Protesters have clashed with the police and paramilitary units at a demonstration in a town south of Amman, demanding jobs and better economic conditions for their region, Al Jazeera reported.
Residents of Dhiban have clashed with paramilitary units, demanding employment and better economic conditions in the region.
Residents and tens of protesters in the town of Dhiban, 70km south of the capital, had erected a tent in the town’s main square, which they used as headquarters while they negotiated with the police and government officials.
The police took down the tent overnight on Wednesday and dispersed the protesters by force.
Witnesses quoted by the local media accused the government of using force against them as they protested against their economic conditions “peacefully”.
Unemployment in Jordan is about 28 percent, according to World Bank figures.
Witnesses reported that the security forces shut down some of the roads leading to the village. Additional closures were caused by protesters burning tires on several roads.
The clashes lasted through the night, with police using tear gas to disperse the protesters, resulting in a number of respiratory problems, according to local residents.
Reports indicated that the protesters burned down the house of the brother of Dhiban’s Police Chief, while pictures of the burned house were circulated by activists. Khaberni was not able to confirm these claims.
The protests come just days after Jordan’s government introduced sweeping tax hikes on everything from gasoline to car transfer fees, alcohol, and cigarettes. The price of electricity is also expected to go up next year.
The austerity measures, taken in order to unlock grants and loans from the International Monetary Fund (IMF), have been seen as widely unpopular in a country with high unemployment, increasing cost of living, and additional pressures from hosting a large Syrian refugee population.
Last month, five unemployed men attempted to commit suicide by jumping off a building, hoping to draw attention to their plight.
The district of Dhiban is home to about 50,000 people and is one of the poorest regions in Jordan. The majority of its residents rely on government agencies and the military for employment.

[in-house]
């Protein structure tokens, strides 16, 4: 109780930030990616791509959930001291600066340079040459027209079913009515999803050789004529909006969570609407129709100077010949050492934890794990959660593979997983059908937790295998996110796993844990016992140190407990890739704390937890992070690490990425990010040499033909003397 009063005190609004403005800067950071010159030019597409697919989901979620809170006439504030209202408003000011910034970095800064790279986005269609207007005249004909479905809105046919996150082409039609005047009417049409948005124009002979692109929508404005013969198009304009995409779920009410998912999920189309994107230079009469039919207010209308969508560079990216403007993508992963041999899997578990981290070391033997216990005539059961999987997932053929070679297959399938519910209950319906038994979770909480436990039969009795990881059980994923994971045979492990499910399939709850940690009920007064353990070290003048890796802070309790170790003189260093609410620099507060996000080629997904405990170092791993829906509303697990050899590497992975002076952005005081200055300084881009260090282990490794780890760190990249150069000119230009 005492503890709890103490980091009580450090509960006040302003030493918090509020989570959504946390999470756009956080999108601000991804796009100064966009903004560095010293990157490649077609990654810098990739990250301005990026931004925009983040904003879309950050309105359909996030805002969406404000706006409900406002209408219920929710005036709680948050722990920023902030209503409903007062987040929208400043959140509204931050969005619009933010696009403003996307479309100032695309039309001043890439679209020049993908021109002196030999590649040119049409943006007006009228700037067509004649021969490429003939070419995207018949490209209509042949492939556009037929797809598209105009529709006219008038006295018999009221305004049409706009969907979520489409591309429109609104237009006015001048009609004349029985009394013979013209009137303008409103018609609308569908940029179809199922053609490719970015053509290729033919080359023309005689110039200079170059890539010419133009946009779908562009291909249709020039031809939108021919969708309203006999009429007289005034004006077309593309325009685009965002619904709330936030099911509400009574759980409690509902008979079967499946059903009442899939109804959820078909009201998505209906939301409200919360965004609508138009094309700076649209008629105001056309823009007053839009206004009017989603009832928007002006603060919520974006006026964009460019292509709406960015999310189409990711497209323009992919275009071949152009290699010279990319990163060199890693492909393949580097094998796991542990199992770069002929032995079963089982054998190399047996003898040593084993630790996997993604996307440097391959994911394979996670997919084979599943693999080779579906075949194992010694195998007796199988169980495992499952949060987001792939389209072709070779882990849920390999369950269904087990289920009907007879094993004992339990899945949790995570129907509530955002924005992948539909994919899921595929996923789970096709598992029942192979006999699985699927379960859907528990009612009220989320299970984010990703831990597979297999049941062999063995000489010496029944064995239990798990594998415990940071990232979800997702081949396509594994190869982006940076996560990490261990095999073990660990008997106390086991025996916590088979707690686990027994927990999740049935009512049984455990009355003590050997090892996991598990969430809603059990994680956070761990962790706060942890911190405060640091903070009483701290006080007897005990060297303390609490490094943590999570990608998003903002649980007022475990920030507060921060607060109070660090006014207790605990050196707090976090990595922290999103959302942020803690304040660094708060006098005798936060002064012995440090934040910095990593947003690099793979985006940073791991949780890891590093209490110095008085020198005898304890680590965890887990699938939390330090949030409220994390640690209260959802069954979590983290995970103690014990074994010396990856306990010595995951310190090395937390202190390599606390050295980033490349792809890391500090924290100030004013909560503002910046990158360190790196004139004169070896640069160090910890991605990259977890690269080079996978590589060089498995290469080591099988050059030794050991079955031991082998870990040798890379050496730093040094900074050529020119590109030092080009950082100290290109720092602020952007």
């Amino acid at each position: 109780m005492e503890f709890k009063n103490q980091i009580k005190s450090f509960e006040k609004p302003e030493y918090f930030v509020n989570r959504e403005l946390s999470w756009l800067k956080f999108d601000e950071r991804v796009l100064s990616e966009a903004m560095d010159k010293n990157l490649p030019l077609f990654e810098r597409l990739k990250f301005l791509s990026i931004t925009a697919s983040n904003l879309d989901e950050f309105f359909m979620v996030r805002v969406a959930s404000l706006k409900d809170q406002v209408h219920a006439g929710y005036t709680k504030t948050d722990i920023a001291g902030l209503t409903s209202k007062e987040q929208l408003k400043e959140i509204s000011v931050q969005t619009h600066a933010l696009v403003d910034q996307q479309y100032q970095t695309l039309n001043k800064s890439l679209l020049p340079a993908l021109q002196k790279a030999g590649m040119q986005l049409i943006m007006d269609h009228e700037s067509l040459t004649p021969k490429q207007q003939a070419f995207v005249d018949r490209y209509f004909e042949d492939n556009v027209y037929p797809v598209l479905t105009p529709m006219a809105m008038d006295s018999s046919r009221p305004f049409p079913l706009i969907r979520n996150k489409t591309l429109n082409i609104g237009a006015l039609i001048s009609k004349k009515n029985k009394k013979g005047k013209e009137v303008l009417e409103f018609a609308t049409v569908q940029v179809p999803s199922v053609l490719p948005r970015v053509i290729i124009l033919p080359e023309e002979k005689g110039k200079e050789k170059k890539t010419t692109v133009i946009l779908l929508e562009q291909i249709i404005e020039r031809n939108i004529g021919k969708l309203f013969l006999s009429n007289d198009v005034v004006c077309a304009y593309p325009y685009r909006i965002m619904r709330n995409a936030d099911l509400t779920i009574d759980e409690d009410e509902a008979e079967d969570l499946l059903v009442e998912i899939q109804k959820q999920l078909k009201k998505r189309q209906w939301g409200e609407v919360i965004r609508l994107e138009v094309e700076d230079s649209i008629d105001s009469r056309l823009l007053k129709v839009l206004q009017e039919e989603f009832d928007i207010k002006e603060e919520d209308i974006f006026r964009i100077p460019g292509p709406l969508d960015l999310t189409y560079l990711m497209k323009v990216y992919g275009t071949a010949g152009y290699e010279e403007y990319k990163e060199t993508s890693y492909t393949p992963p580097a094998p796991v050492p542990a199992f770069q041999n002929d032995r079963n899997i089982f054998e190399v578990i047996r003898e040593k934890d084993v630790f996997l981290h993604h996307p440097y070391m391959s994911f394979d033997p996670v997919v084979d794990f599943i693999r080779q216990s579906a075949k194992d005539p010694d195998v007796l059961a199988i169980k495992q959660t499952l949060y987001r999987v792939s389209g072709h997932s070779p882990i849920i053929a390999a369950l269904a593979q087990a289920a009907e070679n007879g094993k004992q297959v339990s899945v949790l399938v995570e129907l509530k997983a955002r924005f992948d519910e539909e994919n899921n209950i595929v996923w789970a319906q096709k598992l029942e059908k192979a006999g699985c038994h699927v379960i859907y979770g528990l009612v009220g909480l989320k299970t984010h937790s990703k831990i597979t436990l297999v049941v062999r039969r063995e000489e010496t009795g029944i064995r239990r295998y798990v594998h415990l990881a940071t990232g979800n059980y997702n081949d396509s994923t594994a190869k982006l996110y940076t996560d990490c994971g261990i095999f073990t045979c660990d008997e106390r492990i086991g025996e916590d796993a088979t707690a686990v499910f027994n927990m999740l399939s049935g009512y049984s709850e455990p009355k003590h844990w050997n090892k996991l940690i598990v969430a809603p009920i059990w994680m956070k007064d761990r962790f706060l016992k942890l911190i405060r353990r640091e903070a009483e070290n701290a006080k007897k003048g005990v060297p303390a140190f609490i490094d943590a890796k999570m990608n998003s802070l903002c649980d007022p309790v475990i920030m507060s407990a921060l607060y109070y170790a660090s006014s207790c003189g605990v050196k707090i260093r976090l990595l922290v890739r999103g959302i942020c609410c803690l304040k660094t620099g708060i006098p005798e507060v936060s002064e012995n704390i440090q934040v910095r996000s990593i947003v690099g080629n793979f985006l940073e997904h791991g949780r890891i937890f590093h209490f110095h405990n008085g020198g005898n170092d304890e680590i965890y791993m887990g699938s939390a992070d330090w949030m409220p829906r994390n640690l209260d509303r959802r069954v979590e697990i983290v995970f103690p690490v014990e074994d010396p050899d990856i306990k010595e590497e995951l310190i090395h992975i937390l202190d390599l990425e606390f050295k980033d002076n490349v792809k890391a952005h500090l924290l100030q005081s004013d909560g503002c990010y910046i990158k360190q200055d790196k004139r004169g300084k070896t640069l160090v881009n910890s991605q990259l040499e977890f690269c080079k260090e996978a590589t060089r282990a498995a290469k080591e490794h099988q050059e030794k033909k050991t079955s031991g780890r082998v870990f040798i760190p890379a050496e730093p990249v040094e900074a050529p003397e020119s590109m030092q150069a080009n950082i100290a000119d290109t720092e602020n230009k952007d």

“The main demands of the residents of Dhiban are economic development and to have investment in the region in order to create jobs for people to support their families,” Jamal Mohamad, a resident of Dhiban, told Al Jazeera.
“We have no political demands other than improving our dire conditions,” he said.
A statement by the paramilitary police, the Gendarmerie, said three of its troops were wounded by gunshots fired from the direction of the protesters.
It described the protesters as “outlaws” and said it was “conducting its duty to arrest several law breakers” when its members were shot.
The statement said the police had arrested 22 protesters.
Dhiban was the center of the so-called Arab uprising in Jordan in 2011 when it ignited wider protests in the country, mainly over poor economic conditions.
It was the first Jordanian city to hold public demonstrations against the government’s economic policies.
Many Jordanians in the region say the main reason for the government’s alleged poor economic planning is “corruption” and lack of commitment to improve the economic conditions for the middle class.
Jordan is a country of about seven million people with a total GDP of $35bn, according to the World Bank. The average yearly income is about $5,000, which makes the country one of the poorest in the region.